Wood shavings function as a great brooder litter from here on out. They are absorbent to help manage droppings and they are soft and cushy enough to serve as a cozy brooder litter. Make sure you get large flake wood shavings, not sawdust or fine flakes. Also make sure you stick to hardwood shavings, cedar shavings are not recommended for chicks due to potential toxins.
Once you have wood shavings as the litter, daily cleaning gets a lot simpler. You simply stir in the droppings, remove any wet clumps of shavings, and add more shavings as necessary. Wood shavings can only handle so much abuse though, so the entire brooder litter will need to be cleaned out every week or two to prevent ammonia fumes from becoming a hazard. A clean brooder is essential to raising healthy chicks!
Now that you have the brooder decked out with the proper flooring, it is time to consider one of the most important environmental factors in your chicks’ new home: heat. Baby chicks cannot regulate their own body temperature for the first few days of their life. Chicks only have a fluffy layer of soft downy feathers, which won’t help insulate their bodies against the cold or help them maintain a proper body temperature. Ensuring you have the right heat source in the brooder is essential for healthy chicks!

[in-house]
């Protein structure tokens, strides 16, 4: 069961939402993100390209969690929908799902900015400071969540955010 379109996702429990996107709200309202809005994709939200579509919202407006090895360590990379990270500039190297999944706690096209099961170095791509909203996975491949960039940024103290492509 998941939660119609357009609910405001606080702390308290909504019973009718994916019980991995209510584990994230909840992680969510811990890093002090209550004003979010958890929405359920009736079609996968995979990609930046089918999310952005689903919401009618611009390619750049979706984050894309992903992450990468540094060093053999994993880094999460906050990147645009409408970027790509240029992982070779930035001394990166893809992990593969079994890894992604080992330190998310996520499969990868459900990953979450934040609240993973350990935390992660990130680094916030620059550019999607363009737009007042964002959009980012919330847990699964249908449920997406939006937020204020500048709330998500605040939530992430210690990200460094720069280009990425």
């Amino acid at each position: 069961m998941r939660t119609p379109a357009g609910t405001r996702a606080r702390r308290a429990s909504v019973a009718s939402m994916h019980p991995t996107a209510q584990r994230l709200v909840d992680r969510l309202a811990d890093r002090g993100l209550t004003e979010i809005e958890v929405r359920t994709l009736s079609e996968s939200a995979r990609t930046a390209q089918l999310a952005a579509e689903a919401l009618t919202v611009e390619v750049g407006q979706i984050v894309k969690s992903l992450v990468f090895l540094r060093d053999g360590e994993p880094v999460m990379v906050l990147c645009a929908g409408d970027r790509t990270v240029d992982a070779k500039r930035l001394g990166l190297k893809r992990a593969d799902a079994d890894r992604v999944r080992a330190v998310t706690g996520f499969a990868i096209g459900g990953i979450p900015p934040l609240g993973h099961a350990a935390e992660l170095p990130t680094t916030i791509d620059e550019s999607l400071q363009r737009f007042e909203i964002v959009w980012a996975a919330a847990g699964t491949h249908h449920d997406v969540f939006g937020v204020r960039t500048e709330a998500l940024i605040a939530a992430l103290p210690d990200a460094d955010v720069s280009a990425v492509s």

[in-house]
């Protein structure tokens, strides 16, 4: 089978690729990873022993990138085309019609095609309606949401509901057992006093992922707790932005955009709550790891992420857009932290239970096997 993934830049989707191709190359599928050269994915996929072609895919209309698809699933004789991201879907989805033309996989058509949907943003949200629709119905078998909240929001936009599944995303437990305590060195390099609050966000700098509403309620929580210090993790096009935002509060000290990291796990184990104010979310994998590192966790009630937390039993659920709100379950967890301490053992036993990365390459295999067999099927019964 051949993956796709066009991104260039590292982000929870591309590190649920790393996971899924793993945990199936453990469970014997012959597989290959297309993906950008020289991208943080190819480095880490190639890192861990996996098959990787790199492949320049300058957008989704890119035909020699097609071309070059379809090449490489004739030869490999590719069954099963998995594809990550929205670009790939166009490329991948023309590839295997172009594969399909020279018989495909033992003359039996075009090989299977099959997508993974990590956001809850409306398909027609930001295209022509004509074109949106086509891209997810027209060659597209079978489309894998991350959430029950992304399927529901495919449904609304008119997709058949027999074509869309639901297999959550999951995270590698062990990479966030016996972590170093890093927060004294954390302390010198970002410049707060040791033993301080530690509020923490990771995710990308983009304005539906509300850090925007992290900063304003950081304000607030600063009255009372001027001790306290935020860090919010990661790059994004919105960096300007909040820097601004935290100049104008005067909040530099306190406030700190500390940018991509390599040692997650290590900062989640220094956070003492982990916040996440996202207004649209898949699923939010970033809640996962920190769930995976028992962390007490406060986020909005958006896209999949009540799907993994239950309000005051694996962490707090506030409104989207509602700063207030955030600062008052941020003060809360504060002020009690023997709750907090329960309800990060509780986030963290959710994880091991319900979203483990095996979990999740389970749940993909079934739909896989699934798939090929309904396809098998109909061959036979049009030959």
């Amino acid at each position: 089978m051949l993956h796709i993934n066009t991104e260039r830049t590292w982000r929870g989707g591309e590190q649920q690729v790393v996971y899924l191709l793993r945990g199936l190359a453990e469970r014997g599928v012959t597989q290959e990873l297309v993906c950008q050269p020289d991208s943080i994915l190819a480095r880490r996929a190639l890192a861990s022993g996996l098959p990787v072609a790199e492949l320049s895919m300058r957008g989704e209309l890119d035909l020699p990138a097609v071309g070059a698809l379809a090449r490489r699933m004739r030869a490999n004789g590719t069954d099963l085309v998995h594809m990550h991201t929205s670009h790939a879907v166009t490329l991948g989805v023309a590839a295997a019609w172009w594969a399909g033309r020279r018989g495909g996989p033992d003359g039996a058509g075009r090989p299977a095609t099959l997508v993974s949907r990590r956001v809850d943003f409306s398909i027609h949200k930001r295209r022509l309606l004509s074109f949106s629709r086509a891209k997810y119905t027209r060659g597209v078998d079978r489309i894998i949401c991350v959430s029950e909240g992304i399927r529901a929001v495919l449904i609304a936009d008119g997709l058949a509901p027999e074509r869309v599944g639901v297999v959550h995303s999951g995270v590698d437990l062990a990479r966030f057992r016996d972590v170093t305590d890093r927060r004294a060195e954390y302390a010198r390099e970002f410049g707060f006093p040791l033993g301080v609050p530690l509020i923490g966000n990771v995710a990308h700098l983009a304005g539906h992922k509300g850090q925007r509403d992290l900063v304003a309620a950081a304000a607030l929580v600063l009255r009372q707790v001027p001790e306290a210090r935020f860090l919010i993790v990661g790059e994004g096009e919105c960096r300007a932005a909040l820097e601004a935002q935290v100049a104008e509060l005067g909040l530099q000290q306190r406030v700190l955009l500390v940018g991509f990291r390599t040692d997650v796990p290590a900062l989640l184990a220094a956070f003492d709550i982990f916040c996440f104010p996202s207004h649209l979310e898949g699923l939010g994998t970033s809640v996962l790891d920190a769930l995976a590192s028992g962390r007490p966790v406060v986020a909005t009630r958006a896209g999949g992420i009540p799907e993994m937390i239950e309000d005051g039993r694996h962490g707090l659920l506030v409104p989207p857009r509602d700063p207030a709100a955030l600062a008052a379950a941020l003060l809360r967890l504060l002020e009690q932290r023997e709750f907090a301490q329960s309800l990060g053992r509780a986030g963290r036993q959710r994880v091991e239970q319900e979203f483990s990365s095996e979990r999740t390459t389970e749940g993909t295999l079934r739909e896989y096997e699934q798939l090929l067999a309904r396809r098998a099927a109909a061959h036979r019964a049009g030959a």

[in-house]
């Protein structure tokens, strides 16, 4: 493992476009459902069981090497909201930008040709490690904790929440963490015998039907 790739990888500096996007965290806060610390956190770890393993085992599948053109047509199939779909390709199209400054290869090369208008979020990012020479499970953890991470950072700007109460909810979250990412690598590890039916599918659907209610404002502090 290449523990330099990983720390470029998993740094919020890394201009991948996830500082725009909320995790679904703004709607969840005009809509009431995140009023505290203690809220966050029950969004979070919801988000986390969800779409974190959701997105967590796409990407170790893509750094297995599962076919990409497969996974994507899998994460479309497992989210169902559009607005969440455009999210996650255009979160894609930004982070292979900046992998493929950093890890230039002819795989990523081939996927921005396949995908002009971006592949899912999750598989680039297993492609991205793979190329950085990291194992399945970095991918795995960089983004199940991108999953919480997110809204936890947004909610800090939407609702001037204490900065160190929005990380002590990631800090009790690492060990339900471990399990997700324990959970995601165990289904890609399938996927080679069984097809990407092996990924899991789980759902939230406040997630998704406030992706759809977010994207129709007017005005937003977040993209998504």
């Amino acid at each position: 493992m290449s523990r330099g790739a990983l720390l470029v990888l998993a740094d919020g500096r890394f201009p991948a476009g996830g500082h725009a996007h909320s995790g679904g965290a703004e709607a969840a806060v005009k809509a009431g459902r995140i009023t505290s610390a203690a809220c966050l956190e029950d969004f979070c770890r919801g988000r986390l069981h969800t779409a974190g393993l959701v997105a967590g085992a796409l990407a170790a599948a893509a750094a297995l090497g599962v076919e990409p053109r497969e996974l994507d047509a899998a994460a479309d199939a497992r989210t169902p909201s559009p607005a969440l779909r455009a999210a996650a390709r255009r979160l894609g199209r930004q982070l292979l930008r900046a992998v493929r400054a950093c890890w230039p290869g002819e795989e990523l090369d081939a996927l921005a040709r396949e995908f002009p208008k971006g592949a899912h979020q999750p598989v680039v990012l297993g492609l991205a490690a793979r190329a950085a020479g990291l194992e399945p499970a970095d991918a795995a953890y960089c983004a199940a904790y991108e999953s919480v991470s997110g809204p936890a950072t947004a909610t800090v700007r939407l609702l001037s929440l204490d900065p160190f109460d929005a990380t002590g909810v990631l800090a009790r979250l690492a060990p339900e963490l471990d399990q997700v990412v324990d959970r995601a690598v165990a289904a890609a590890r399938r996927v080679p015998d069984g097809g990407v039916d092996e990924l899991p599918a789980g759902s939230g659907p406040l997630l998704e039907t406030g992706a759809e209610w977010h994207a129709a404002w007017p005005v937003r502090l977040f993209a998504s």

There are two common supplemental heat sources: a heat lamp or a radiant heater. Let’s review the pros and cons of each heat source:
- Effective at providing direct heat as well as warming the air within the brooder
- Less expensive
- Chicks tend to grow faster with this method
- Can make it harder to control brooder temperature according to the chicks’ needs
- Present a fire hazard due to the volume of heat exposed as well as inadequate ways to secure the hot lamp
- Use more electricity
- Can make it harder to wean chicks off supplemental heat